Second, don’t wait around for ideas to fall on your head.  The real key to success is to always be looking for those ideas.   According to Randolph, “Ideas do not spring out of thin air at some mythical eureka moment.  You have to look for ideas.  You’ve got to train yourself to see them when they appear.  The idea for Netflix, for example, did not come from some moment of anguish over a late fee on a movie.  We were looking for that idea.  We looked for a long time, and it was buried in a big pile of bad ideas.  We didn’t even find it in a video store.  We actually had the idea for Netflix while we were carpooling.”  If you wait for eureka moments, you will be waiting a long time.  Unless you are Archimedes, they do not happen often.  Examine every aspect of teaching and think about how each might be done differently.  Search for new ways of doing every task.

Third, don’t be discouraged when you encounter doubters.  At first, every great new idea only makes sense to a very few people.  The rest are locked into the old paradigm.   If you believe that an idea will work, don’t get in a hurry to give up on it.   Randolph tells a fabulous story about the starting years of Netflix when they asked the video giant Blockbuster to buy Netflix in order to create a new type of video company.  Blockbuster had 60,000 employees and $6 billion revenue.  Netflix had 100 employees and $5 million revenue.  Blockbuster officials laughed at the idea of needing to buy Netflix.  Ten years later, Netflix dominated the industry and drove Blockbuster into bankruptcy.   The Netflix founders could have been discouraged but they believed in their vision.  Now, they are the giant and Blockbuster has long since faded into oblivion.  According to the newspaper article:  “’I’m not the kind of guy who gloats about driving a big company into bankruptcy,’ Randolph said with a grin.  ‘I actually tell this story for a different reason, because in some ways it’s an inspiring story, about how a handful of people with no experience in the video business and with nothing more than some ideas, and some persistence, could take down a $6 billion market leader.”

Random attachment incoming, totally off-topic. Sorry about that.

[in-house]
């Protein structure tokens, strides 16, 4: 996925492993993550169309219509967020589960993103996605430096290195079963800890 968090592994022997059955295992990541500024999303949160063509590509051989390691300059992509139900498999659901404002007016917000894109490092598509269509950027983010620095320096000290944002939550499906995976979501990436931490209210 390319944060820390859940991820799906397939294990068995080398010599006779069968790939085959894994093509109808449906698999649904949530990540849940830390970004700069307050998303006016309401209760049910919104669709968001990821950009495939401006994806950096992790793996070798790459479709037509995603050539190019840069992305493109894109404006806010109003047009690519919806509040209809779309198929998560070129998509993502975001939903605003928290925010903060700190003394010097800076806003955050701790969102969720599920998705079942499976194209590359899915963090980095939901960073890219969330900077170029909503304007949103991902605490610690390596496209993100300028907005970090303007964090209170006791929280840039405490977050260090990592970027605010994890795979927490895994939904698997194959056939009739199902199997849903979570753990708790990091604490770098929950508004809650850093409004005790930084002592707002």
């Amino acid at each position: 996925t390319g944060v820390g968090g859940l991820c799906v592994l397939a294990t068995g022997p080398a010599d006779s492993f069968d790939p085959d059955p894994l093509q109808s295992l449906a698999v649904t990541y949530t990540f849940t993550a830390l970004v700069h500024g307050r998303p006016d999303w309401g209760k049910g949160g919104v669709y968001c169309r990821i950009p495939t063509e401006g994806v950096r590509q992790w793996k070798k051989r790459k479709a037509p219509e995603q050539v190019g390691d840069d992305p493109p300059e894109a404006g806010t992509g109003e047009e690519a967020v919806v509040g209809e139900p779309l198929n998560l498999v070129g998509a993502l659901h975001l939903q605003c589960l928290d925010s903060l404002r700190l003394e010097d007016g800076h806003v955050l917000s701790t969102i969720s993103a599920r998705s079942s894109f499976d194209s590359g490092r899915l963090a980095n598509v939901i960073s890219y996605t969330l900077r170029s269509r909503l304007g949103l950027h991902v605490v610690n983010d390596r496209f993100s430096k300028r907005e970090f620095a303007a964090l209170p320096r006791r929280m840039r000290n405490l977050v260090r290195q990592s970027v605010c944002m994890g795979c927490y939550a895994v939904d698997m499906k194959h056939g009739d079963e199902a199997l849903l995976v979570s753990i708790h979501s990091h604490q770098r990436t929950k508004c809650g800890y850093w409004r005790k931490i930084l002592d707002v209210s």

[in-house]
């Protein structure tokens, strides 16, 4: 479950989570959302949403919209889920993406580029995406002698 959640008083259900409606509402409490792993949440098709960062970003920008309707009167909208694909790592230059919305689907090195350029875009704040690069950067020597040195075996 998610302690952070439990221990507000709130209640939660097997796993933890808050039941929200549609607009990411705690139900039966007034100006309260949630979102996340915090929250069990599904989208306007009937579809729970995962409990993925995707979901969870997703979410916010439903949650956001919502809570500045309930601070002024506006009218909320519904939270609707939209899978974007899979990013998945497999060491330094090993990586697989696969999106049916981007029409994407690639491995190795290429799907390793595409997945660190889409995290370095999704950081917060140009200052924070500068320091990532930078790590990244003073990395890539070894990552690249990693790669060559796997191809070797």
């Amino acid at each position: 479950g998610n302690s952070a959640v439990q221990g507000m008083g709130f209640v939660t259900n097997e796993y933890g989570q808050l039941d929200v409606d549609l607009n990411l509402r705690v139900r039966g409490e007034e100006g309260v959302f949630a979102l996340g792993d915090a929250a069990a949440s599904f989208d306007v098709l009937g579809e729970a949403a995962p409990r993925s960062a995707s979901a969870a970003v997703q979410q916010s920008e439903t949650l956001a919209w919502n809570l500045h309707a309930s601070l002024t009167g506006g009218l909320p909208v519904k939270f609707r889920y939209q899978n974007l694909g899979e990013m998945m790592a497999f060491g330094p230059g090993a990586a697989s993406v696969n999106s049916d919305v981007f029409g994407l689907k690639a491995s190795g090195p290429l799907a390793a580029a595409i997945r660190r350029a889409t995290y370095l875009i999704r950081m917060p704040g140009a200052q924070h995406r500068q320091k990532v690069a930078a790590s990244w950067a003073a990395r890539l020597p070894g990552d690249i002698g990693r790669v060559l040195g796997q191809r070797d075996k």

Lessons for today.
--Have lots of ideas.  As a teacher, experiment as often as possible.  Make it a central part of your teaching.  There’s no better way to improve.
--Learn to look for ideas.  If you look for them, great ideas are all around us.  But they won’t knock you on the head, you have to be looking.  I cannot stress enough the importance of always watching for new teaching ideas.
--Plenty of people will tell you that your ideas won’t work.  They take pride in finding flaws.  If you truly believe in your ideas, be persistent.  Don’t give up just because people don’t automatically understand your vision.   Experiment, evaluate, and evolve.   You’ll be amazed by how quickly you become one of the best teachers in your building and at your school.

Get the incubator started. 

1 comment:

  1. Joe, I did a lot of experimenting over the 35 years that I taught, mostly in graduate classes. Some of the experiments worked well from the students’ perspective, (e.g., student presentations in teams) but then I didn’t like it much because I didn’t have complete control of how the classes were going. I liked the “know all, tell all” lecture approach as most teachers do. I also experimented with student article summaries that they would discuss in class, but I probably didn’t make it clear enough what I was trying to do, i.e. help them learn how to summarize (write) and present information. And then there were some foreign students who presented in broken English that we could not understand. Those classes were a disaster. Lecture does not maximize student learning, but it is safe and easy. My point is that experimenting is risky when student evaluations are the key to promotion and tenure (i.e., misused), so untenured faculty might want to be careful with their experiments.
    James R. Martin
    Professor Emeritus
    University of South Florida